Interoperability is the secret to effective healthcare - MedCity News

According to Office of the National Health Information Technology Coordinator, 32% of people who went to the doctor in 2018 reported a gap in the exchange of information. That gap included anything from needing a repeat test because their previous data wasn’t available, providing a medical history because their chart couldn’t be found, bringing results to an appointment, or waiting longer than expected for labs. results. This lack of data governance results in the loss of patient data, denying the interoperability that the healthcare IT industry has been working toward for more than 20 years. Below, we’ll discuss the move to interoperability, key takeaways from ONC’s April 2022 annual meeting, and the importance of data backup.

The right data, the right time, the right format

Interoperability means having the right data at the right time in the right format. Interoperability is also a critical component of communication between systems. Not being able to access patients’ health records isn’t just an inconvenience; in some cases, it can be the difference between life and death, which is why managing data and ensuring data access and usability across systems is important. Data should be easily accessible and usable for patients and doctors without unnecessary effort. Availability of accessible data is imperative for provision high quality, efficient and efficient healthcare. Patients should be able to seamlessly transfer their data between healthcare organizations. Continuity of care relies on the interoperability of systems, making the entire healthcare process more efficient for all involved.

Key Takeaways from the 2022 ONC Annual Meeting

April’s ONC meeting highlighted the importance of interoperability for the future of healthcare. Incorporating the acceleration of real-world health evidence into research demonstrates the need and timeliness of the ONC guidance. The meeting delved into several pertinent discussions related to interoperability and the 21st Century Cures Act and access to patient records in critical ancillary systems. A summary of the topics discussed at the ONC meeting is highlighted below.

  • Interconnected EHR Highway

Interoperable systems serve as the foundation for health information exchange highways. Many organizations are adopting Fast Healthcare Interoperability (FHIR) resources, especially because of the 21st Century Cures Act. FHIR was developed to address the growing amount of health data and the need for rapid exchange of this information between computer systems. Under the 21st Century Cures Act, any practice that denies patients access to their data or restricts them from transferring their data wherever they choose is a violation. For this reason, interoperability is paramount to complying with the Cures Act and meeting the needs of patients in modern times. FHIR is the standard that healthcare systems must implement to provide effective, holistic patient care.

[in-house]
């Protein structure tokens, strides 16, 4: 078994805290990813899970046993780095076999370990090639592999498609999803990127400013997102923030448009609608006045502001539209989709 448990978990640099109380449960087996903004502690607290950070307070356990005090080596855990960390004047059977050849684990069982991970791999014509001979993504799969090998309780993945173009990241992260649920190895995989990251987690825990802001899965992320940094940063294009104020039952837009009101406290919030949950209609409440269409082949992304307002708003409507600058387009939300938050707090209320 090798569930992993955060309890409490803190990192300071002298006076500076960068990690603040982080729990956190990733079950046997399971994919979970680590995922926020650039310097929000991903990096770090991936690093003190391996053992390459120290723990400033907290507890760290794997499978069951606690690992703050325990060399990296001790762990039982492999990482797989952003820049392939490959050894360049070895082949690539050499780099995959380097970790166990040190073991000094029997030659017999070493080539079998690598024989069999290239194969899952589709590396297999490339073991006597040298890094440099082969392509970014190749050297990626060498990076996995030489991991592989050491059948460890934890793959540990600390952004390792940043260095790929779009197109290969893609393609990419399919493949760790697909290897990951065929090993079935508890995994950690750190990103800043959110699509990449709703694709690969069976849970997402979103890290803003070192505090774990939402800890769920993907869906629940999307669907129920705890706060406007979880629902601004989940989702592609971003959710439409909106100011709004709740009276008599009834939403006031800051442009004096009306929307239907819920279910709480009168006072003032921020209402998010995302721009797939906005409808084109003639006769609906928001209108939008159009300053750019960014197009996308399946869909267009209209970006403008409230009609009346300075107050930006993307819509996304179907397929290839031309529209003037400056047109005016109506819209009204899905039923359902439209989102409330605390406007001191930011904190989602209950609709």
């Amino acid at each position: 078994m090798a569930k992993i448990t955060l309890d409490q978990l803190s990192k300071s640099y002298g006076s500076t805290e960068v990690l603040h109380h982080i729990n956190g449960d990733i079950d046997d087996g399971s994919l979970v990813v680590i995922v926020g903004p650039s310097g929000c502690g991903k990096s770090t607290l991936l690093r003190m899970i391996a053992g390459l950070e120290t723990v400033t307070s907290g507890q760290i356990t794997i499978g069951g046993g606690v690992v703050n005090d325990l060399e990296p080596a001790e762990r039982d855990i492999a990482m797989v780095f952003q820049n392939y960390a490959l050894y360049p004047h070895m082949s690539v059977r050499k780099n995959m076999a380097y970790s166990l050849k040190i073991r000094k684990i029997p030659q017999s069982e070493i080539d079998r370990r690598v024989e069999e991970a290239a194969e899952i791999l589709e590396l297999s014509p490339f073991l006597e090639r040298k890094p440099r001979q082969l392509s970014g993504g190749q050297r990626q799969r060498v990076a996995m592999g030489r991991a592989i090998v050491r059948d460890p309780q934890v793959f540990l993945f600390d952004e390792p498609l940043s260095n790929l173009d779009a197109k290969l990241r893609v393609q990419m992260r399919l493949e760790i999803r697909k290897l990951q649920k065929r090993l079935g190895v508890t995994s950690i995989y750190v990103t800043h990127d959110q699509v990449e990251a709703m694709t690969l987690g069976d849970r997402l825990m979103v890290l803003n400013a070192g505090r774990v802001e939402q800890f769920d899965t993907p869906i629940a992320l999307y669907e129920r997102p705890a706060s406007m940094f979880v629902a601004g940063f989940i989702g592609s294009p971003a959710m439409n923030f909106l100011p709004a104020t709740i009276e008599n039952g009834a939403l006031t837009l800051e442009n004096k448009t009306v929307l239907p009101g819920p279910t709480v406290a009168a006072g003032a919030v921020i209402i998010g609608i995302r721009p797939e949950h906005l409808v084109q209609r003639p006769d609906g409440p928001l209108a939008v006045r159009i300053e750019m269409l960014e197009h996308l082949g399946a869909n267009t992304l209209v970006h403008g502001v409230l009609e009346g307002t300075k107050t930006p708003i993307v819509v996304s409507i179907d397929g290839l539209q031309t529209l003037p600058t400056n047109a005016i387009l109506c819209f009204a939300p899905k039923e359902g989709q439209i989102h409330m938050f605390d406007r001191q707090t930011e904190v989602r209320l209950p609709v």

• Effective healthcare starts with easy access and transfer of patient data

The 21st Century Medicines Act also addresses information blocking to remedy the impact of data silos in an organization’s ancillary systems. Implementing multiple systems in an organization can hinder data availability if each system is not interoperable. As organizations evolve and implement new systems, the need to preserve legacy data in a meaningful and accessible way has become a top priority. When legacy data is archived and made available through standard methods like HL7 FHIR, it creates an ecosystem that enables patients and care team members to make faster and better data-driven clinical decisions. Making legacy data easily accessible also ensures compliance with data blocking regulations.

Interoperability is implemented

Interoperability has been talked about for decades. Healthcare organizations are implementing FHIR standards into their existing systems and archiving legacy data. These steps will make health care more effective and efficient while meeting the regulations introduced by the 21st Century Cures Act.

Data management is critical given the vast amount of patient data available. The future of healthcare is unfolding with interoperability and FHIR at the forefront. Access to data can enable patients and healthcare teams to make better, more informed and effective decisions about clinical care.

Photo: karsty, Getty Images

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